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  OK, ladies. Take a deep breath. It's time for bathing suits. It doesn't matter if we weigh 100 pounds or if we're 100 pounds overweight - bathing suit season gives us all anxiety, doesn't it? All year long we look forward to the fun, lazy days of summer, and every year we try on tiny pieces of spandex in brightly lit dressing rooms and swear we'll just wear mumus instead. Bathing suits were clearly invented by the devil. Isn't it insane how these get-ups can bring out our greatest insecurities? Isn't it amazing that fabric can reduce the strongest among us to tears? Every year when the weather gets warm, my sisters and I inevitably have a text message thread saying things like, "I'm trying on bathing suits. Kill me now," or "Do you think it's socially acceptable to wear a parka on the beach?" There's a great camaraderie among women in bathing suits. It's known as collective angst. Here's the deal: very few women feel completely comfortable in bathing suits, and very few women can walk around in a suit without sucking in their guts or hoping their thighs don't jiggle. Very few women can show off legs that lack cellulite, and very few...


  When you decide to write words for the internet to read, you have to develop a thick skin. People are at their bravest behind the anonymity of their keyboards, and they write words that can sting. I wrote a guest post once where I mentioned Satan deceiving us, and the comments were swift and sharp. I was made fun of for believing there's an enemy, and I was mocked for blaming my problems on an unseen devil. And I guess I get it. If you're not a Christian and don't believe in the God of the Bible, it's hard to believe in the devil of it, too. But I do. 100%. I believe in him because I've encountered him, and I know he's real because I've been at the mercy of his attacks. Including yesterday. The story actually begins a few days ago, at church of all places. As I was serving in an area that needed extra help, I heard a whisper in my spirit - "You're profoundly different." Those words echoed in the silence of my mind. The words were not uplifting or positive, encouraging me to stand out in a crowd. They weren't praising me for my individuality. No, they were condemning...


  The pressure is overwhelming, isn't it? The pressure to perform, to fit in, to measure up. The pressure to do it all, be it all, experience it all. The pressure to be the first, the best, to do the most. The pressure to be enough. I know how you feel, because I am one of you. I am a woman whose worth is too often tied up in the external. I am a woman trying to measure my worth, and this is the conclusion I've reached: We're using the wrong measurement to determine our success. We look far and wide, high and low, and into places with no validity to validate ourselves. We ask the world what it thinks and blindly accept what it offers. We listen to our culture instead of our Creator. Our culture loudly proclaims the measure of the moment, and when it changes, we're left reeling and reinventing ourselves. We're left wondering if the next measure will find us lacking or if we'll finally see our worth. We keep measuring ourselves with an ever-changing ideal, and then we wonder why we can't find peace in who we are. We're using the wrong standards.   Click here to continue reading this post over at Kindred Mom.  "Kindred Mom is a...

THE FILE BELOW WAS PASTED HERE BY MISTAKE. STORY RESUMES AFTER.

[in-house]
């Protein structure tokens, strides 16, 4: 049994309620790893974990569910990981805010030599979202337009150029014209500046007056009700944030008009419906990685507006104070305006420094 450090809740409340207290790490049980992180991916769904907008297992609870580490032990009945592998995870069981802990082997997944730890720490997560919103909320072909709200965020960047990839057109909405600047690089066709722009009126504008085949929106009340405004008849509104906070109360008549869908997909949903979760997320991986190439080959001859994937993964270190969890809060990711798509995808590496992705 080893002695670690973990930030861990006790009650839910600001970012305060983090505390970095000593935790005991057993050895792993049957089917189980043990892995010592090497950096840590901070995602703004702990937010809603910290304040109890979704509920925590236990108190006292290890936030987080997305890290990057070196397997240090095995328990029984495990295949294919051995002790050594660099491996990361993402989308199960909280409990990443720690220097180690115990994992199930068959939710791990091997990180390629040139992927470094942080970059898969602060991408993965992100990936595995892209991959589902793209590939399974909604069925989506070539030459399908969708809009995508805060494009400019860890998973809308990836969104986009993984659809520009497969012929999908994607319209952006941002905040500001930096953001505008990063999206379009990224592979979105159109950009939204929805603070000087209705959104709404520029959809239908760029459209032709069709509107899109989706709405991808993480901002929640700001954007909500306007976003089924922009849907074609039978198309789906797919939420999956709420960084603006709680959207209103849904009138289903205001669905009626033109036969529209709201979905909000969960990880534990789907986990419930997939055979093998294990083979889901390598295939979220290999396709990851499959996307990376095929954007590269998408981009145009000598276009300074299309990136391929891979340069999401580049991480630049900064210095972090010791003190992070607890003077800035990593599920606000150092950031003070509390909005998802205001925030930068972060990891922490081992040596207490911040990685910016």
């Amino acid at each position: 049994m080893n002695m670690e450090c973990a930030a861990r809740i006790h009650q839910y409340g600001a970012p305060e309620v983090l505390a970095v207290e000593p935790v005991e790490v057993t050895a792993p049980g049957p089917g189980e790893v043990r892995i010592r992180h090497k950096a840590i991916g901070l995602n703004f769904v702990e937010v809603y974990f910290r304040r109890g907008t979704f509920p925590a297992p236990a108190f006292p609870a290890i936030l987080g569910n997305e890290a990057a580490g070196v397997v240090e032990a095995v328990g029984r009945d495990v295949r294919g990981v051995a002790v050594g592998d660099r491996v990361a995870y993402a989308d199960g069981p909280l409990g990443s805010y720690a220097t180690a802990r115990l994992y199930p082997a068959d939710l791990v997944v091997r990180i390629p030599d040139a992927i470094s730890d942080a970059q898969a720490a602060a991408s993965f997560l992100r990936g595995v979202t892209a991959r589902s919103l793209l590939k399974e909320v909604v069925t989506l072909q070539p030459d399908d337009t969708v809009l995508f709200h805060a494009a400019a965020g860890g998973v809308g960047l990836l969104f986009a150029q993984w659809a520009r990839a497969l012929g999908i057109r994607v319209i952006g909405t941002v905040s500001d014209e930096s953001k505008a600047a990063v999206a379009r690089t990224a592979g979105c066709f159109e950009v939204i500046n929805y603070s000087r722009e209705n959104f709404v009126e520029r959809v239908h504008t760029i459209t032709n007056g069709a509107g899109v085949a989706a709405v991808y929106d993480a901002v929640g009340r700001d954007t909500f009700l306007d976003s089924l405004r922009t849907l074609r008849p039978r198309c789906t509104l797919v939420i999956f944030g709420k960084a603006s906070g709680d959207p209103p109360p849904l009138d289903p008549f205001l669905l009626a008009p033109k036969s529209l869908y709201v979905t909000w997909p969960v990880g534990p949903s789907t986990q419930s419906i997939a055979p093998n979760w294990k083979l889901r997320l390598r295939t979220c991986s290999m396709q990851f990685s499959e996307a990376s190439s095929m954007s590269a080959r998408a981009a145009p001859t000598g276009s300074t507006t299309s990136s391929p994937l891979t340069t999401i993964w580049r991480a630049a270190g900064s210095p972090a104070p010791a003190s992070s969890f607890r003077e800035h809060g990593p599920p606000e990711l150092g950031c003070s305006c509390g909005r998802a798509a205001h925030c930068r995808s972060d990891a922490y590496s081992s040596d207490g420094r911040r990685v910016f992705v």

Do you live with the mindset of abundance or deprivation? Do you rest in the fact that you have all you need, or do you wonder if there's something more that should be coming your way? These are questions I've been pondering a lot lately, and I've learned there are no simple answers. My conscious mind knows that every need I have is met, and I'm striving to be like Paul, who "learned the secret of being content in any and every situation" (4:12). But the truth is that I find myself drifting into discontentment when I live without intention. The truth is that I often overlook my met needs while desiring to have others' abundance. The truth is that my mindset is often one of deprivation. And it's not necessarily about stuff - it's about relationships, opportunities, and even God's love. Here's the tension: I am not deprived. But I let Satan tell me that I am. I do not go without. But I focus on what others seem to have. God has richly blessed me. But I still believe He's closed his hand. This is the way of the earth-bound believer, is it not? From the first people created came the question of what God...